Sandigan affirms dismissal of Kentex fire case vs Gatchalian
MANILA — The Sandiganbayan has affirmed its dismissal of the graft and reckless imprudence charges against Valenzuela City Mayor Rexlon Gatchalian and two others in connection with the May 2015 Kentex slipper factory fire.
In an eight-page resolution dated June 8, the court’s Second Division denied the Office of the Ombudsman’s appeal on the Dec. 13 resolution of the Sandiganbayan finding no probable cause for Gatchalian’s indictment.
Also cleared anew were Business Permits and Licensing Office Officer-in-Charge Renchi May Padayao and Licensing Officer Eduardo Carreon.
The court said the prosecution’s Jan. 3 motion for reconsideration merely rehashed their original arguments that have already been passed upon in the earlier ruling.
It maintained the city officials should not be faulted for issuing business permits to Kentex Manufacturing Corp. without requiring first a fire safety inspection certificate (FSIC).
This was allowed by the City Ordinance No. 62, which the Sandiganbayan noted was deemed valid by the Valenzuela City Regional Trial Court Branch 171.
“The records do not show that the accused acted with manifest partiality, evident bad faith, or gross inexcusable negligence. The accused merely followed the existing memorandum circulars and ordinances on the streamlined procedure for the issuance of business permits,” the resolution read.
Other pertinent rules include Joint Memorandum Circular No. 1, which allowed local government units to issue “temporary” permits pending compliance with other requirements, and the Bureau of Fire Protection Operational Procedures Manual, which provides for permit applications to be forwarded for fire safety inspections “only after the business permits are issued.”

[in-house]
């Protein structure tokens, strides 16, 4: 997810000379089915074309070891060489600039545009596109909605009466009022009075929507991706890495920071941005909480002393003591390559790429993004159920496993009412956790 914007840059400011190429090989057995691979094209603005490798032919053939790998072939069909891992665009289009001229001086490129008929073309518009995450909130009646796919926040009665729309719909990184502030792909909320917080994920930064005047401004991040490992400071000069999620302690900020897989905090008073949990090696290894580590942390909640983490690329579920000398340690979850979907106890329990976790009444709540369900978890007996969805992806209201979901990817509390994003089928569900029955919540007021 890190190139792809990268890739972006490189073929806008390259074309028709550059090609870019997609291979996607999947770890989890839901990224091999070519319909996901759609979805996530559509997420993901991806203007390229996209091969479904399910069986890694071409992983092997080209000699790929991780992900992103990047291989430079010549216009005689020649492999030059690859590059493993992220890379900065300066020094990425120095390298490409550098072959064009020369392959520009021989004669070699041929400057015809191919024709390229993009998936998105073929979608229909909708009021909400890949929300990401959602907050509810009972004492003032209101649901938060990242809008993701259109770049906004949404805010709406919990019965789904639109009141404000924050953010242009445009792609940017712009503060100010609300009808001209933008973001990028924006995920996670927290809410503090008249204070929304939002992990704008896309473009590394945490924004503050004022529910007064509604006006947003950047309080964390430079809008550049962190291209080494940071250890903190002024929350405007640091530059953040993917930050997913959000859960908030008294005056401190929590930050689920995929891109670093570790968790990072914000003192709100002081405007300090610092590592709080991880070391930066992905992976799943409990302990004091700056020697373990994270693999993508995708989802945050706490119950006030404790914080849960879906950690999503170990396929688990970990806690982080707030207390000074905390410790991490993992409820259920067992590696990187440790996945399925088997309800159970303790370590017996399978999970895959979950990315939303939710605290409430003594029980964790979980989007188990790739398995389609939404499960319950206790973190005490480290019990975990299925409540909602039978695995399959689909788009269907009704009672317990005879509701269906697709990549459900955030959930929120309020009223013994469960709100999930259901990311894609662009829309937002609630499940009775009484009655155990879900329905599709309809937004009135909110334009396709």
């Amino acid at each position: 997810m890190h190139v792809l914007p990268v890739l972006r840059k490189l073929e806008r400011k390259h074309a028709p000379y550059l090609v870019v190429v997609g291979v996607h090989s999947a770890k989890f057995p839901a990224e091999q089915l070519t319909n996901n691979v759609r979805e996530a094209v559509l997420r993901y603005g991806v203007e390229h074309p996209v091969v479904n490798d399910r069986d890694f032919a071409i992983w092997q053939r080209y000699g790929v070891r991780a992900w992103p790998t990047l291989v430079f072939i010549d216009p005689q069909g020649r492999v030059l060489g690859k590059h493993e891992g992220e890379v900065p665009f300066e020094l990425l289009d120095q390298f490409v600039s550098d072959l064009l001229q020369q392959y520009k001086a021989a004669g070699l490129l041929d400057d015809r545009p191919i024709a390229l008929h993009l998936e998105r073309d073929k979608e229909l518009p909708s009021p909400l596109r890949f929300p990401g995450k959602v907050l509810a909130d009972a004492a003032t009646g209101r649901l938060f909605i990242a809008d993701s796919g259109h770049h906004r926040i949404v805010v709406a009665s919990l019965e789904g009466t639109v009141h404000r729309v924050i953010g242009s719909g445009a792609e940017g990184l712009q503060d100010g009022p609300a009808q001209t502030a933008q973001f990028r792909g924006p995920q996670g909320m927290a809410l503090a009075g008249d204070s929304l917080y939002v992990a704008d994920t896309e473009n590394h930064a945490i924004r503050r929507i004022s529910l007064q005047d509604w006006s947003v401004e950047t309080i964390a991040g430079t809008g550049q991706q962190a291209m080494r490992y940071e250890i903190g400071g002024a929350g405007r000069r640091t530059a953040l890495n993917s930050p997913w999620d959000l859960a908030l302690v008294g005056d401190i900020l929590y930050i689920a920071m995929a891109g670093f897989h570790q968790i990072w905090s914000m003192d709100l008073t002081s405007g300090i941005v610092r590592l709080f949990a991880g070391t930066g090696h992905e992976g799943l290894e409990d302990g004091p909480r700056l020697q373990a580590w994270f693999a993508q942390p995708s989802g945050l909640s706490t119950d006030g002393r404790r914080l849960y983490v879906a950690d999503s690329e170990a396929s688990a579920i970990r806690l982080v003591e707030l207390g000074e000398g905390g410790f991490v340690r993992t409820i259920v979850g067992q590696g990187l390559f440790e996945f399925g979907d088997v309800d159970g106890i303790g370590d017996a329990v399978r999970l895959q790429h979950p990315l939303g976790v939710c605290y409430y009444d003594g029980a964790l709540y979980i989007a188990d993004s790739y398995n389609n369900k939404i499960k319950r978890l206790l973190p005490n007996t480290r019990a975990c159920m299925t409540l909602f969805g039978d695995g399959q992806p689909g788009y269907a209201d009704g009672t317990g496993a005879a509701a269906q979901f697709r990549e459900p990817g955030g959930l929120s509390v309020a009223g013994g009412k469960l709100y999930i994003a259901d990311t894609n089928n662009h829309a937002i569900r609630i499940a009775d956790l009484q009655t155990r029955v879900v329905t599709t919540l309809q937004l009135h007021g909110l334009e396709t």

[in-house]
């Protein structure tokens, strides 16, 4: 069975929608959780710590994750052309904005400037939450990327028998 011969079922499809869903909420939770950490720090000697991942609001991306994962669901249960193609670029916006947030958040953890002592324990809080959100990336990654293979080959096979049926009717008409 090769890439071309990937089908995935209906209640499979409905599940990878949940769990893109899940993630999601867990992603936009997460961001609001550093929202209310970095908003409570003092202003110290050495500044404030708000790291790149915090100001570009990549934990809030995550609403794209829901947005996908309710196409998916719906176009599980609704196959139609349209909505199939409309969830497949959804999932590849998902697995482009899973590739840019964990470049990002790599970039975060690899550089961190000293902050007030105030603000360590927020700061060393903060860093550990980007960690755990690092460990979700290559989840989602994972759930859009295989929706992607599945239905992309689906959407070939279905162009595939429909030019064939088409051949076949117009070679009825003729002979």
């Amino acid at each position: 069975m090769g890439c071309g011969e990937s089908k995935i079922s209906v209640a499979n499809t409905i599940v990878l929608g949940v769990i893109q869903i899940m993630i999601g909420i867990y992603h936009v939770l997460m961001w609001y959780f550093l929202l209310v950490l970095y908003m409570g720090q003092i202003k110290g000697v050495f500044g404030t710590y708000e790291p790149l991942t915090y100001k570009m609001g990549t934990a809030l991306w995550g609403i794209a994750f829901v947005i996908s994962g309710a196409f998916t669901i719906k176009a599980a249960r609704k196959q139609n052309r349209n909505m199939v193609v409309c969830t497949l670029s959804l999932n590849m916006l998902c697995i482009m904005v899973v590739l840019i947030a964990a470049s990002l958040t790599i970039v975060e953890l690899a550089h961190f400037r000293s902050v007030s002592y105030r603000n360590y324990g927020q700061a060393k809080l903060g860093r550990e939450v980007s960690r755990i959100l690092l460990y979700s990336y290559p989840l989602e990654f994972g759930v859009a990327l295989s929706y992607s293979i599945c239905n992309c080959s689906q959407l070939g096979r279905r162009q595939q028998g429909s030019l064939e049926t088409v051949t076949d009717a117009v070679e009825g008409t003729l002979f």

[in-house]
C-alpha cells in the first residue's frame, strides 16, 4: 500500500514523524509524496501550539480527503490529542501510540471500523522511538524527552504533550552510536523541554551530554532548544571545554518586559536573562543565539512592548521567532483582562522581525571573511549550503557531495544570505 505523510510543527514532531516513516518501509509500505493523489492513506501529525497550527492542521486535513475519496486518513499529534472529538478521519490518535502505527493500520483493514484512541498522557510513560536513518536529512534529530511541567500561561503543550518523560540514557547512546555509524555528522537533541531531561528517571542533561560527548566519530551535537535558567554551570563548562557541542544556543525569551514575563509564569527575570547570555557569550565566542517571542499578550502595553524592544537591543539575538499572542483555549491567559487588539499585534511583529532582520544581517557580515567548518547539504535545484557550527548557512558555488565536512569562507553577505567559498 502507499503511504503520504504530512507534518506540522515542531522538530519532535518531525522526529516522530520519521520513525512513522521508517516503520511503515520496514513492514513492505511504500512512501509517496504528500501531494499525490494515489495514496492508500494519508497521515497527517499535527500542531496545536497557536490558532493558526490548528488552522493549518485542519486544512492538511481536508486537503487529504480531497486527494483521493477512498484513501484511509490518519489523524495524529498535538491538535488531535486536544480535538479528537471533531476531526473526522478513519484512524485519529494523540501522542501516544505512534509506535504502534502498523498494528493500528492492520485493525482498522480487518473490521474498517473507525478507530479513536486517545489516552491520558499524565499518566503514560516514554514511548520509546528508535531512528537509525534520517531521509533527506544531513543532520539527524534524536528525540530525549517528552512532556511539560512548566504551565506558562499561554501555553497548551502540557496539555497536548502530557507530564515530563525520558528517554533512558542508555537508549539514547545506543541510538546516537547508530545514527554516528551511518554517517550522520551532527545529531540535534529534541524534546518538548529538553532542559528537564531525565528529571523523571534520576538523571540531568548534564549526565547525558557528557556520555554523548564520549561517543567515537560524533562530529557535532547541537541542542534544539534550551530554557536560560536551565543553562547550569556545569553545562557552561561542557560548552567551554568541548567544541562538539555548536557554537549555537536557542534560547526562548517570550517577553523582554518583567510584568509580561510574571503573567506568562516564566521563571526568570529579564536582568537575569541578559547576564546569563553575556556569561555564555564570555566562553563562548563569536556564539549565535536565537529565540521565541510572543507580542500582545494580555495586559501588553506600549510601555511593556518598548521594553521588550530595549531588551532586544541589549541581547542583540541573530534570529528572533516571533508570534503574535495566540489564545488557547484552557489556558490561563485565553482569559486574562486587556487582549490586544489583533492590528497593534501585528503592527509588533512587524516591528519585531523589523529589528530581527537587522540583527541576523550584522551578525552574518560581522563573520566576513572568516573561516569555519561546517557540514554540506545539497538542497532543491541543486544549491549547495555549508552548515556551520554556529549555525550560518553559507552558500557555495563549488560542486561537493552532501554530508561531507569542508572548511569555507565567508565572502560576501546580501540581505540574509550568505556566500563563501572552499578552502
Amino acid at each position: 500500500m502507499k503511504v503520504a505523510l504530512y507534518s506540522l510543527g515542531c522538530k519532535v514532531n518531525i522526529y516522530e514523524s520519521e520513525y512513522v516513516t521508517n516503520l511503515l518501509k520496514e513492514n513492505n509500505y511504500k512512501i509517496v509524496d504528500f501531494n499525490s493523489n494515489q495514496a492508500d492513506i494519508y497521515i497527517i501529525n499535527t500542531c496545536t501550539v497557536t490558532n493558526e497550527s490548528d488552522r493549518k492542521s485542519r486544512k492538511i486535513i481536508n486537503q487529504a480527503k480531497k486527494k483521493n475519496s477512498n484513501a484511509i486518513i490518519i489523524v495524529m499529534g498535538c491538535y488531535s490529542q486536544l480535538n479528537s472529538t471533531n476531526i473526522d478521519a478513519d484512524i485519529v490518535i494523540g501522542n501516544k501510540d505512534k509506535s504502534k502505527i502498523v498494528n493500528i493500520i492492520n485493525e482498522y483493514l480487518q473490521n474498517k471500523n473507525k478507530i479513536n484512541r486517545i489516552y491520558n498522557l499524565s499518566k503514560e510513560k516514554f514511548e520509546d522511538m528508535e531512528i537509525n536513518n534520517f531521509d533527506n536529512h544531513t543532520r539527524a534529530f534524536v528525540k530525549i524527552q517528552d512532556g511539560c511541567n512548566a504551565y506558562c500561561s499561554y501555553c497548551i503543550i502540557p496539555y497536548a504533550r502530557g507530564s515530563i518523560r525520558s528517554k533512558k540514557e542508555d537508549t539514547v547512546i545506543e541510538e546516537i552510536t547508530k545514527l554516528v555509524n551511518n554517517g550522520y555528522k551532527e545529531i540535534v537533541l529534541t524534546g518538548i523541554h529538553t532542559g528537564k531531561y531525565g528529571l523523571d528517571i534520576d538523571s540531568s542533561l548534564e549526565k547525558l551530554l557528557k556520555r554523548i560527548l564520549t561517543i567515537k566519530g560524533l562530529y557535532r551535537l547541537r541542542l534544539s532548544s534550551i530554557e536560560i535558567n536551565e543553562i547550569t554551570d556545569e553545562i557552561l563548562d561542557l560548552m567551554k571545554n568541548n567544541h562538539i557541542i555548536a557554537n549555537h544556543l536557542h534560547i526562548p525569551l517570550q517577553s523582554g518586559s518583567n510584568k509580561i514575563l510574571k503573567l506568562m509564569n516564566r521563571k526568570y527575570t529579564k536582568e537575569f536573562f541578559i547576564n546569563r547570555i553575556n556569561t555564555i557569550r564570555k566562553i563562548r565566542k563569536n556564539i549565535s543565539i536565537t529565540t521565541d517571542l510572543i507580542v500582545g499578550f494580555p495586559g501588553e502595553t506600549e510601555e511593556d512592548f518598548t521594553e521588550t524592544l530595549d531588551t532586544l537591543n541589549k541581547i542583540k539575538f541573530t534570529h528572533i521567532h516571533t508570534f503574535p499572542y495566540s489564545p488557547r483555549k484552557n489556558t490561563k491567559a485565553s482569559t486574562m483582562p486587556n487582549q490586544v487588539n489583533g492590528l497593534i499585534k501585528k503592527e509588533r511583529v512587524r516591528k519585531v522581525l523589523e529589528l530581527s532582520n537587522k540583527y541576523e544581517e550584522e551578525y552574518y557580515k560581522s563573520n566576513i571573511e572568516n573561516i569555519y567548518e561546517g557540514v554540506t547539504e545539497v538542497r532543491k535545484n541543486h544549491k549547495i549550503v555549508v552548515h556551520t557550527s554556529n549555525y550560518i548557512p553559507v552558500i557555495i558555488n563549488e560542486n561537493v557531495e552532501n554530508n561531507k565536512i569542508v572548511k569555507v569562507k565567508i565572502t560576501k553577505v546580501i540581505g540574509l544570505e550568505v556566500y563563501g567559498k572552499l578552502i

The anti-graft court added that the BFP officials and not the city officials were the ones primarily tasked to implement the provisions of the Fire Code.
“Therefore, it is the BFP, not the accused, who is primarily responsible for the implementation of the FSIC (fire safety inspection certificate) and has the obligation to inform the Local Government Unit officials of the compliance or any violation of the establishments,” the resolution noted.
It pointed out that without any adverse notice from the BFP, the city’s BPLO would have “no basis to cancel or withdraw the [business] permit already issued.”
The court also reiterated that a reckless imprudence case would not prosper because the issuance of the business permit was not the “proximate cause” of the fire. It pointed again to the welding repairs that sparked nearby combustible chemicals as the direct cause of the disaster.
Graft and reckless imprudence charges are still pending against city fire marshall Mel Jose Lagan and senior fire inspector Edgrover Oculam. But in February, they asked the court to drop the charges against them because they hold a salary grade of 25, putting them outside the Sandiganbayan’s jurisdiction over officials with salary grade of 27 and above.
The May 13, 2015 fire led to the deaths of 74 individuals and the injury of many others. Prosecutors said the victims suffered undue injury in the amount of P3.7 million. The fire raised the issue of unsafe “sweatshop” labor conditions for workers in the country. SFM
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